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United States Department of Agriculture

Agricultural Research Service

Research Project: MODIFICATION OF SOYBEAN SEED COMPOSITION FOR FOOD, FEED, AND OTHER INDUSTRIAL USES Title: Proteomic Analysis of Flax Seeds from the Chernobyl Area Suggests Involvement of Stress, Signaling, and Transcription/Translation in Response to Ionizing Radiation

Authors
item Klubicova, Katarina -
item Danchenko, Maksym -
item Skultety, Ludovit -
item Miernyk, Jan
item Rashydov, Namik -
item Berezhna, Valentyna -
item Pretova, Anna -
item Hajduch, Martin -

Submitted to: Journal of Proteome Research
Publication Type: Peer Reviewed Journal
Publication Acceptance Date: July 23, 2010
Publication Date: September 15, 2010
Citation: Klubicova, K., Danchenko, M., Skultety, L., Miernyk, J.A., Rashydov, N.M., Berezhna, V.V., Pretova, A., Hajduch, M. 2010. Proteomic Analysis of Flax Seeds from the Chernobyl Area Suggests Involvement of Stress, Signaling, and Transcription/Translation in Response to Ionizing Radiation. Journal of Proteome Research. 44(18):6905-7168.

Interpretive Summary: A study was undertaken to try to understand how plants respond to a nuclear disaster such as the 1986 accident at the Chernobyl nuclear power plant accident in the Ukraine. Flax plants were studied because they are an important food, feed, and fiber crop. Plants were grown in either control or contaminated soil, and seeds were harvested. The proteins were separated, and then chemical analysis was used to identify the proteins that were differentially abundant. The results obtained will help to understand flax seed development, and will also contribute to our understanding of how plants respond to long-term exposure to radiation. These results will be useful to other researchers in their efforts to improve agricultural production through both classical breeding and application of biotechnology-based strategies.

Technical Abstract: The accident at the Chernobyl Nuclear Power Plant (CNPP) on April 26, 1986 is the most serious nuclear disaster in human history. However, while the area proximal to the CNPP remains substantially contaminated with long-lived radioisotopes including 90Sr and 137Cs, the local ecosystem has been able to adapt. We recently proposed a working model for plant adaptation to ionizing radiation based on the results of proteomic analysis of mature soybean seeds harvested from control and radio-contaminated growth-plots in the Chernobyl region (Danchenko et al., 2009). Herein, we extend the initial soybean-based model using the results from a parallel study of flax (Linum usitatissimum). Seeds of the local flax variety Kyivskyi were sown in radio-contaminated and control fields in the Chernobyl region. Total protein fractions were extracted from mature seeds, and analyzed using two-dimensional electrophoresis combined with tandem-mass spectrometry. Expression profiles for 720 protein spots were determined for seeds harvested from both radio-contaminated and control fields. Thirty five of the protein spots differed in expression levels at a p-value of = 0.05. Of these, 28 were identified using state-of-the-art MSE methods. The differentially-abundant proteins were assigned to one of nine functional categories; the two categories containing the most proteins are those associated with signaling and transcription. We propose that seeds produced by plants grown in the radio-contaminated soil conditions of the CNPP area are adapted to a high-IR environment through changes in the levels of proteins associated with multiple signaling pathways, along with an overall decrease in protein flux through secretory pathway.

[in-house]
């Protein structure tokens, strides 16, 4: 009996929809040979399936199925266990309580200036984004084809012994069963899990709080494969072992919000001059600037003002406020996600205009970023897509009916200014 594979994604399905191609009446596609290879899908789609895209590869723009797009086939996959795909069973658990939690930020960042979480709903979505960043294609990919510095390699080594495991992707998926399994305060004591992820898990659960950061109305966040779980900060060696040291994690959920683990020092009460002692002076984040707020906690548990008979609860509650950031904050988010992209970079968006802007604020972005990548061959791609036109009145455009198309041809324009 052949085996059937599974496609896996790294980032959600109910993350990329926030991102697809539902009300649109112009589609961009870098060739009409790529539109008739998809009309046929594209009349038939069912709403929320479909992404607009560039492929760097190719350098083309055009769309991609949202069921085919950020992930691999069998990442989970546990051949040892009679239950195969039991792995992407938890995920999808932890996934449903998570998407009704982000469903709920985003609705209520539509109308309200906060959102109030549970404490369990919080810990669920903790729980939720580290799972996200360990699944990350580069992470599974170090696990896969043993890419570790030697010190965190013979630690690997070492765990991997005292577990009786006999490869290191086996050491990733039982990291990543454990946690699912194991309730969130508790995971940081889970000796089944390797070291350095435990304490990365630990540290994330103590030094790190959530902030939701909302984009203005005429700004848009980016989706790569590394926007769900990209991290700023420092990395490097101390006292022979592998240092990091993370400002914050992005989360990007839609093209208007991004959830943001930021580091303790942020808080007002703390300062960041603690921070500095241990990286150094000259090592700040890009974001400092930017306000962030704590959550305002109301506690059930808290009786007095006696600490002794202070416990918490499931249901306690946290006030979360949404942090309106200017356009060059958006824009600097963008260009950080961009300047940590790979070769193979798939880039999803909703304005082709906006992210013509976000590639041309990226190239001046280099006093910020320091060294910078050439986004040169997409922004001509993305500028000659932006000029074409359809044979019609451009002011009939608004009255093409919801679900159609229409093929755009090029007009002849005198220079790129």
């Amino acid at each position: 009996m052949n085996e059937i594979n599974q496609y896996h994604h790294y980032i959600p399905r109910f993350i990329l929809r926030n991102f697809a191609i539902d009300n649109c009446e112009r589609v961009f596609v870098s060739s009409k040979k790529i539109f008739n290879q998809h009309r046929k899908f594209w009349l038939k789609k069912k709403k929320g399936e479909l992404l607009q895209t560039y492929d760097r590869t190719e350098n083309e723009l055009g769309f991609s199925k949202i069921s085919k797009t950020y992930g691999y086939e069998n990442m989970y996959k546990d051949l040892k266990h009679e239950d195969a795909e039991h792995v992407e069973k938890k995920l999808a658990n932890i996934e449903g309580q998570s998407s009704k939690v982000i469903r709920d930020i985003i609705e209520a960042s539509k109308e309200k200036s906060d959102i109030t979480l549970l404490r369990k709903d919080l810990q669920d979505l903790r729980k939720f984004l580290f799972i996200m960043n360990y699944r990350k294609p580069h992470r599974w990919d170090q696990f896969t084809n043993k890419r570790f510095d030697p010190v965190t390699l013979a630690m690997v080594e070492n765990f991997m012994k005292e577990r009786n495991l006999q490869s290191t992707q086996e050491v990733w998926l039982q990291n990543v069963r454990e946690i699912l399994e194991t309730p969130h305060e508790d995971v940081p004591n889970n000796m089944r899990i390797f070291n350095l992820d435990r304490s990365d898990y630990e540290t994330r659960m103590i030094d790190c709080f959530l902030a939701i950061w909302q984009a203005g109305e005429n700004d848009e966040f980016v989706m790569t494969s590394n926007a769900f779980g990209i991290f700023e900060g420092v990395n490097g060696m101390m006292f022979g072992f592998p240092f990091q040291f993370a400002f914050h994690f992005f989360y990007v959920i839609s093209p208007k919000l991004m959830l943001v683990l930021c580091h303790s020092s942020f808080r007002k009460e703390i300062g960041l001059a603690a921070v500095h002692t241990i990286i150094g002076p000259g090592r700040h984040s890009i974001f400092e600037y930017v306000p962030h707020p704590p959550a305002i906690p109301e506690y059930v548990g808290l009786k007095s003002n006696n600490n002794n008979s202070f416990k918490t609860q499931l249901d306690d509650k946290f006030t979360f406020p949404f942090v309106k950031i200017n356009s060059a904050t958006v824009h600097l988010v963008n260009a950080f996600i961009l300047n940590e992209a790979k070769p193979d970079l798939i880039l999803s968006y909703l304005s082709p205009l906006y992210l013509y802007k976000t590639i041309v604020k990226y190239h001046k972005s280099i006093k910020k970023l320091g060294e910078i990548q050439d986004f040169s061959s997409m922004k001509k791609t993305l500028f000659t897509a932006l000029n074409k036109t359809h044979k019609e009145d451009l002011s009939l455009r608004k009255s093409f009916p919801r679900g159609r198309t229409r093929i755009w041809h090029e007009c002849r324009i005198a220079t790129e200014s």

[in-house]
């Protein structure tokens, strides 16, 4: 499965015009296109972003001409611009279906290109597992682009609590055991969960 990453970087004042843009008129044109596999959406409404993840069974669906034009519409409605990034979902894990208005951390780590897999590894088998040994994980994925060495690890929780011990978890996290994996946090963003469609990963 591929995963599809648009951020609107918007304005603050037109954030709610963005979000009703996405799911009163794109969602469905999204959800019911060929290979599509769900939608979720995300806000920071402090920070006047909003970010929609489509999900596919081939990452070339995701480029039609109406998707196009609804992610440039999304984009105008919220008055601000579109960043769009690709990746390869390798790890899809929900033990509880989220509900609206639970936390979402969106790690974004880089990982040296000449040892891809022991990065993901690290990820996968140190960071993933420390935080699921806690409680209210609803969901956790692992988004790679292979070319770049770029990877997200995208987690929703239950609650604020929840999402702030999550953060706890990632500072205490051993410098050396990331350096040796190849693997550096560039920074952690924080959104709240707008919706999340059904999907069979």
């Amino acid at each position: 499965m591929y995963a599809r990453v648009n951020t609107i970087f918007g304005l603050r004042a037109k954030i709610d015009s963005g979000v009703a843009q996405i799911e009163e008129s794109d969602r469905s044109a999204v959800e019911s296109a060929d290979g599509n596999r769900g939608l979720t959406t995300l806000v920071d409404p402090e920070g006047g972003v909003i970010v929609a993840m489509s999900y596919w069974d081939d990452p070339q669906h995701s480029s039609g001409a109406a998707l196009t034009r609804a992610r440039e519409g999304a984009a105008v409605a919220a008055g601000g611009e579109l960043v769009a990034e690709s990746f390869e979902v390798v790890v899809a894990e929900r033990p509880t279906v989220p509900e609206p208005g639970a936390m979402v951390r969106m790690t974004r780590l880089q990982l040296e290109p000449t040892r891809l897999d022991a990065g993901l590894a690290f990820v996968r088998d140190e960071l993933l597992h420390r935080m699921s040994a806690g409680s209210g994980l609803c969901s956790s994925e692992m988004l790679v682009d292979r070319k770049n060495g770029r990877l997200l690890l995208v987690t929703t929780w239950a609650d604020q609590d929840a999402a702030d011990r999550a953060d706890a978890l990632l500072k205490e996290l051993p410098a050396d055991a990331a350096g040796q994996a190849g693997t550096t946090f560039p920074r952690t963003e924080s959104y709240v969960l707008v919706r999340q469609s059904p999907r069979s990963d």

Last Modified: 10/30/2014
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